Long-term opioid tapering does not benefit suicide and overdose risks

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New evidence suggests that tapering the dosage in people receiving long-term opioid therapy may slightly increase the risk of overdose or suicide compared to stable-dose regimens.

In the results of a comparative efficacy trial including a cohort of 200,000 people, a team of American researchers reported that the gradual reduction and abrupt cessation of prescribed opioid doses are associated with a greater incidence of adverse events related to major substance use disorders. The data suggest that policies requiring a tapering off of long-term opioid regimens or strict duration limits on regimens may not be as beneficial as suggested.

The team led by Marc R. Larochelle, MD, MPH, of Boston University School of Medicine’s Clinical Addiction Research and Education Unit, sought to interpret the link between the progressive decrease opioids or abrupt discontinuation of opioids with risk of overdose and suicide in patients with no history. opioid abusers receive long-term stable prescription care. As they noted, the Centers for Disease Control and Prevention (CDC) released opioid prescribing guidelines for chronic pain in 2016 that recommended decreasing doses in cases where the benefits of addictive therapy do not help. outweighed its drawbacks.

Since the recommendation, it has become standard practice in various health care systems and in U.S. state legislation to enact “strict dose limits that have been enforced with few exceptions, regardless of the risk of harm to individual patients.” “. Thus, opioid prescribing and dosing rates have declined in the United States.

However, observational studies and systematic reviews have identified potential risks associated with the practice, albeit with limitations in the data and results.

“We sought to overcome these limitations by using data from a large claims database to compare the association of tapering opioids, abruptly stopping, or stable opioid treatment with overdose. or suicidal ideation or attempt in patients on stable long-term opioid doses without evidence of OUD or opioid abuse,” they wrote.

Larochelle and colleagues used a trial emulation strategy through a large national claims database to observe adult patients ≥ 18 years of age receiving long-term stable opioid therapy without evidence of abuse from 2010 to 2018. They compared the 3 dosing strategies of stable, abrupt cessation, or tapering—defined as a dose reduction of ≥15%.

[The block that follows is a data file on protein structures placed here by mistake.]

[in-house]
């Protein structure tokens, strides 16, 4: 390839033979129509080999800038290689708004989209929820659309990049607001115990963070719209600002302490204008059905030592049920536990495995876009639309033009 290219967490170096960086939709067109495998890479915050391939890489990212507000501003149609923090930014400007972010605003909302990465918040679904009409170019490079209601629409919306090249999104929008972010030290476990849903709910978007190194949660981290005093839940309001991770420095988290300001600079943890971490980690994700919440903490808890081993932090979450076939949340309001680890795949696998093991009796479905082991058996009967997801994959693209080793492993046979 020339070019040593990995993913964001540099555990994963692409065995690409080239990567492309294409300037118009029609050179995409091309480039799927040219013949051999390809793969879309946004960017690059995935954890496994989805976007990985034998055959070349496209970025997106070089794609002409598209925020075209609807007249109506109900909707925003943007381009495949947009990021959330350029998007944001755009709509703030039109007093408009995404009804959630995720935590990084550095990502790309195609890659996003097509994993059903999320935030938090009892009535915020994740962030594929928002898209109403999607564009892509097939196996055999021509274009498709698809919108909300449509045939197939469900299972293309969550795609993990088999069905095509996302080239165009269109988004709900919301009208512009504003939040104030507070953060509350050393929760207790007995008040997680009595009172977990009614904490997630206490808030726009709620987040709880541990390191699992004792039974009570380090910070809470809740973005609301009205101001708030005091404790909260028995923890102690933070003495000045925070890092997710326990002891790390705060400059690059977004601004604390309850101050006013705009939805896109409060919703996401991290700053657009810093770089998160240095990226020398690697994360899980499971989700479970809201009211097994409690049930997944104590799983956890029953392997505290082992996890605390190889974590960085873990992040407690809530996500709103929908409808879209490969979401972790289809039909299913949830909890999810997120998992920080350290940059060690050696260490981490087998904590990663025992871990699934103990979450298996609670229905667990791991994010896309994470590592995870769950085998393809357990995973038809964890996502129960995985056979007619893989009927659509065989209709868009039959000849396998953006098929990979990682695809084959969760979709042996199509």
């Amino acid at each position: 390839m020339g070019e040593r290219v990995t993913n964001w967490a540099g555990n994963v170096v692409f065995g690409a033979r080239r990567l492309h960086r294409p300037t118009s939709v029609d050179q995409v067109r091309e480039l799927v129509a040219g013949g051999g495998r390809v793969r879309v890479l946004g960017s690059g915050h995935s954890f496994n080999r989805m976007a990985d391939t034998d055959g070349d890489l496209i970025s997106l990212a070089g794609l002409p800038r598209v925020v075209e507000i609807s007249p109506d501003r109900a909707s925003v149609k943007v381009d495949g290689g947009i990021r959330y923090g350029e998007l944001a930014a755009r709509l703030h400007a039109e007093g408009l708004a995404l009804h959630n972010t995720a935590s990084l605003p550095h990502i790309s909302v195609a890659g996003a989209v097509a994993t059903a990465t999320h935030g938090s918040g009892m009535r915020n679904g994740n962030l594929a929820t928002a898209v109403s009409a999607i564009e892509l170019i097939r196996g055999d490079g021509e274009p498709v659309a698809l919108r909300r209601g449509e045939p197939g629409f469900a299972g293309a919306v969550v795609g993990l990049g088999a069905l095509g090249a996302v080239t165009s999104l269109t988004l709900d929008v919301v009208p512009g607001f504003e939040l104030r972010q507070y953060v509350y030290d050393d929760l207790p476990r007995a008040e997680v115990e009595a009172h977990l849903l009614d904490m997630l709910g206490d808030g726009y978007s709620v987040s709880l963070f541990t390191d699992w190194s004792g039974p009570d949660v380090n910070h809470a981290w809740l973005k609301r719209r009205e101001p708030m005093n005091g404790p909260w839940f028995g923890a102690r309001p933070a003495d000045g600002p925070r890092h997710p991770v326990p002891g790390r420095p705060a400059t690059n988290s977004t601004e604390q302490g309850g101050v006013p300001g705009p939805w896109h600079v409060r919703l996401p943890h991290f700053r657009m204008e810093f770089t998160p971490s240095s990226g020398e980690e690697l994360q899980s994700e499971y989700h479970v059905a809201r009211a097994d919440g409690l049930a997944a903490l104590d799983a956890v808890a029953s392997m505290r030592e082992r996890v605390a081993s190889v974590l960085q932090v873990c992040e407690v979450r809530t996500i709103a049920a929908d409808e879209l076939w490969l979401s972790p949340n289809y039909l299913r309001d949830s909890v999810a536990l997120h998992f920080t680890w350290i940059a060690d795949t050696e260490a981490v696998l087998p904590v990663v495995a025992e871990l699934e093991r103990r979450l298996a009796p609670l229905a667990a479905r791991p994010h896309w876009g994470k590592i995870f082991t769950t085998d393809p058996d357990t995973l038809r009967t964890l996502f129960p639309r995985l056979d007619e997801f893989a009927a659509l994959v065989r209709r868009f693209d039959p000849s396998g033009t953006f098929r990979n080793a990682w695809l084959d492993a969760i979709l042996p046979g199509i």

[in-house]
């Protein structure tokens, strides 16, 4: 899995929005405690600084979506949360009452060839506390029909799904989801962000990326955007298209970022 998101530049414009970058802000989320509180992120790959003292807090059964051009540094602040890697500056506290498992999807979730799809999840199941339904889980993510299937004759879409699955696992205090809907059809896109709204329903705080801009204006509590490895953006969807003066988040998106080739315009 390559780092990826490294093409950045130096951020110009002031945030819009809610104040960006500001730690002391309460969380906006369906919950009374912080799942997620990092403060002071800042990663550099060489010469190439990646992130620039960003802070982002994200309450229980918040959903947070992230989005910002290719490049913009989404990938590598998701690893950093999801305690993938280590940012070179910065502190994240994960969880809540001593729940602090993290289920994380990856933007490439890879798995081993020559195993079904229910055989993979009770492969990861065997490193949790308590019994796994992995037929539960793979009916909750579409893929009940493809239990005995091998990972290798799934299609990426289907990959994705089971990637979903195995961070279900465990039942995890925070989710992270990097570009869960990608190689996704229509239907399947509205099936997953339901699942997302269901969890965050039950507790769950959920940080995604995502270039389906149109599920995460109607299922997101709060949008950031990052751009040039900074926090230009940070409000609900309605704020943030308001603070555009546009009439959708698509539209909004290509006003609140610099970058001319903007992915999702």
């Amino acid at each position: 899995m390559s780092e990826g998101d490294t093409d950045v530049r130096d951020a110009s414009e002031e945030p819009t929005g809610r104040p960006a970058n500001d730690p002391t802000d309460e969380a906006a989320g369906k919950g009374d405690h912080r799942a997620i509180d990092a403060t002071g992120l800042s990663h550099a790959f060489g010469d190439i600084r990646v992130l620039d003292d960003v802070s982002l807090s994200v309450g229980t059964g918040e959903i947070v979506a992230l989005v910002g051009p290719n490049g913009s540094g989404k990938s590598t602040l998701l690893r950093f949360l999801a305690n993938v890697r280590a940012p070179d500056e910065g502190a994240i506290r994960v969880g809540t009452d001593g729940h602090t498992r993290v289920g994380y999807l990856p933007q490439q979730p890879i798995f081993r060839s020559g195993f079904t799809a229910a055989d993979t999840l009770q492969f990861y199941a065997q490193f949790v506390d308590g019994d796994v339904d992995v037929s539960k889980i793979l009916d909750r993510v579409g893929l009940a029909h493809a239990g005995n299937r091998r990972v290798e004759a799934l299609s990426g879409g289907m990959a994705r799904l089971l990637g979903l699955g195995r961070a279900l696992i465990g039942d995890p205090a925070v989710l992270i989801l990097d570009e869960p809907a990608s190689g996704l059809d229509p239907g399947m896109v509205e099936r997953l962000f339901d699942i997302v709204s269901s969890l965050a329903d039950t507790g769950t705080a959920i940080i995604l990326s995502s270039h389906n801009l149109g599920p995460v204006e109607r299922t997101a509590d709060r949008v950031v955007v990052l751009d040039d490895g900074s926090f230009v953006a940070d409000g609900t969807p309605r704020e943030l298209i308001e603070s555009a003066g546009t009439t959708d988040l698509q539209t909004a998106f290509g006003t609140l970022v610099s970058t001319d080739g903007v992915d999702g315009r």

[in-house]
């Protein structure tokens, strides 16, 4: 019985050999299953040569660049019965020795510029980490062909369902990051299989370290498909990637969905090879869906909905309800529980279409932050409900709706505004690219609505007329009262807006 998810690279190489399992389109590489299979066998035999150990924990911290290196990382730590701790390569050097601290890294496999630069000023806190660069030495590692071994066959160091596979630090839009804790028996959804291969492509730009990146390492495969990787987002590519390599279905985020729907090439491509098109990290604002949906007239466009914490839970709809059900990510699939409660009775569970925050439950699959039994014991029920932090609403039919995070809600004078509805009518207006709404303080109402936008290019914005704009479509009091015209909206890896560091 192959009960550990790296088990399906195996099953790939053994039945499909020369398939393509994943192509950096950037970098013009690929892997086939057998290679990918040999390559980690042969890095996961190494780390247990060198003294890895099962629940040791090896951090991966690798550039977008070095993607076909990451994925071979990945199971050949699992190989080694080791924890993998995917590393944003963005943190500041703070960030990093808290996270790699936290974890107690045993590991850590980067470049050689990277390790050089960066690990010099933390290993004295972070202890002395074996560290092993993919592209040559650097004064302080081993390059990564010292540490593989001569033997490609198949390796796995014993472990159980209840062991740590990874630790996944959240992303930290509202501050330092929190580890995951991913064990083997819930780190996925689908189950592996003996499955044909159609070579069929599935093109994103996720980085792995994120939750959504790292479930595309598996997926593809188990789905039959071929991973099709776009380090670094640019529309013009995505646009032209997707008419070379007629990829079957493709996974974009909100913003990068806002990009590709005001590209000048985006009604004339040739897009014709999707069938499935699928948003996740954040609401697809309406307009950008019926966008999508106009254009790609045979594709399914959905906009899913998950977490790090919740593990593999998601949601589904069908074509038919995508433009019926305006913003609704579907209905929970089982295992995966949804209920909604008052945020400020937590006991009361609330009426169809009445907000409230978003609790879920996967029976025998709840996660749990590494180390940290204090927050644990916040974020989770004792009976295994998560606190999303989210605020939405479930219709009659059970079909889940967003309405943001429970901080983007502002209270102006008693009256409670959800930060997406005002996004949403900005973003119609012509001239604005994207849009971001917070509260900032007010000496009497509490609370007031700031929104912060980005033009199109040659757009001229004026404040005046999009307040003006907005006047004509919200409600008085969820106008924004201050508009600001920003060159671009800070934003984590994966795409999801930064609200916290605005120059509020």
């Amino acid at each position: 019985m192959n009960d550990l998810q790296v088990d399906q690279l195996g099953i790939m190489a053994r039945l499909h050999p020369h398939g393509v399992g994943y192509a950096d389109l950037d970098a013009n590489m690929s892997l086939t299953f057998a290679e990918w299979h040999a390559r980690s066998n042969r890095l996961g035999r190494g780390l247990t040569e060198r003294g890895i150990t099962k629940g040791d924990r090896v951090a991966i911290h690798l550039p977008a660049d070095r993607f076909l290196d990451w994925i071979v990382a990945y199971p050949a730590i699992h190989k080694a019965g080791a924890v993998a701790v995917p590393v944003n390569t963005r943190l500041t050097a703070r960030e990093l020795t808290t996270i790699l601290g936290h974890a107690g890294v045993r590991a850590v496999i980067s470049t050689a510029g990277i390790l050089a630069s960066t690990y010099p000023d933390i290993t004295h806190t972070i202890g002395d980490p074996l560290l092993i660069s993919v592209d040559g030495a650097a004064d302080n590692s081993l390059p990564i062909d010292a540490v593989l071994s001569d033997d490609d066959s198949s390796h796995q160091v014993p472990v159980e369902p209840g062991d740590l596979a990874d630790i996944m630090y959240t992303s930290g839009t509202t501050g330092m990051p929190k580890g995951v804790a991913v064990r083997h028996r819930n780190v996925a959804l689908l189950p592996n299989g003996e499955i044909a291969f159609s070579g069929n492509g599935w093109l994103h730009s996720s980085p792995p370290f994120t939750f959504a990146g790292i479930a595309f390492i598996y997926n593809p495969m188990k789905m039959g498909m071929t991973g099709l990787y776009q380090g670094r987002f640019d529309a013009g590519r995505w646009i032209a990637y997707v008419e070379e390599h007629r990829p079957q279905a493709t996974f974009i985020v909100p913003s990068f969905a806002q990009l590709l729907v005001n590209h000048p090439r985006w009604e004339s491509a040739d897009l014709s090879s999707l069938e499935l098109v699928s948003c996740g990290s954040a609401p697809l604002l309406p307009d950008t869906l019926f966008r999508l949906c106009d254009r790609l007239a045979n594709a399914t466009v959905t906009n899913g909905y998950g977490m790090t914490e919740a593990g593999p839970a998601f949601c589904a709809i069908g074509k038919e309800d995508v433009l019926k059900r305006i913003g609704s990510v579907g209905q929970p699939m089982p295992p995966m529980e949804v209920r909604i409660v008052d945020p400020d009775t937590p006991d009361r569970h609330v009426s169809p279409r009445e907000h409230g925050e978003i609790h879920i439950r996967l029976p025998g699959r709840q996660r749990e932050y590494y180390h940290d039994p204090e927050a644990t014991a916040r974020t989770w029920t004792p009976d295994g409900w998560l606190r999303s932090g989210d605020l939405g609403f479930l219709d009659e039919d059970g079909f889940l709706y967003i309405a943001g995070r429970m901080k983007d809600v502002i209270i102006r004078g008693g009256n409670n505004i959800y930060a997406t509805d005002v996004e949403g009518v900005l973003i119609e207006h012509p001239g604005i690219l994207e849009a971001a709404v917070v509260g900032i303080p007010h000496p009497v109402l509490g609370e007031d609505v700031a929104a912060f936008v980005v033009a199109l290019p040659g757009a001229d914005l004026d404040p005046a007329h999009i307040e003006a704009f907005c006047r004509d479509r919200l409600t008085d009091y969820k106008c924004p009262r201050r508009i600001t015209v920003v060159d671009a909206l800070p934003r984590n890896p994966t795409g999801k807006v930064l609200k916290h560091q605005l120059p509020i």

The team defined the time to an opioid overdose or suicidal event according to ICD-9 and ICD-10 in medical claims data over 11 months of individual patient follow-up. Results were adjusted for baseline confounders.

The final cohort included 199,386 individuals; the average age was 56.9 years and the majority (57.6%) were between 45 and 64 years old. Another 45.1% were men. About a quarter (415,123) had qualifying long-term opioid treatment episodes; 87.1% was considered stable, 11.1% was considered reduction, and 1.8% was considered abrupt cessation.

Investigators observed a 0.96% cumulative incidence of opioid overdose or suicidal events in patients on a stable dose at 11 months (95% CI, 0.92 to 0.99), an incidence of 1 .10% in patients on reduced dose (95% CI, 0.99 to 1.22), and an incidence of 1.28% in patients on abrupt cessation (95% CI, 0.93 to 1, 38).

“We did not identify a difference in the risk of overdose or suicidal events between abrupt cessation and stable dosing, although the lower number of episodes classified as abrupt cessation may have reduced accuracy,” they wrote. they wrote. “The results were robust to secondary and sensitivity analyses.”

Although the data showed a more neutral association between tapering off opioids and the incidence of suicide or overdose compared to the previous trial, the investigators emphasized that this was not a ” protective association”. They concluded that the evidence does not support lowering opioid doses in an effort to reduce the risks of long-term harm from stable opioid therapies.

“Policies establishing dosage thresholds or mandating reductions for all patients receiving long-term opioid therapy are not supported by existing data in terms of anticipated benefits even though, as we have found, the rate of adverse effects is low,” Larochelle and colleagues wrote. “Health systems and clinicians must continue to develop and implement patient-centered approaches to pain management in patients on long-term opioid therapy.”

The study, “Comparative effectiveness of tapering or abruptly stopping opioids versus no dose modification for opioid overdose or suicide in patients on long-term stable opioid therapywas published online in Open JAMA Network.

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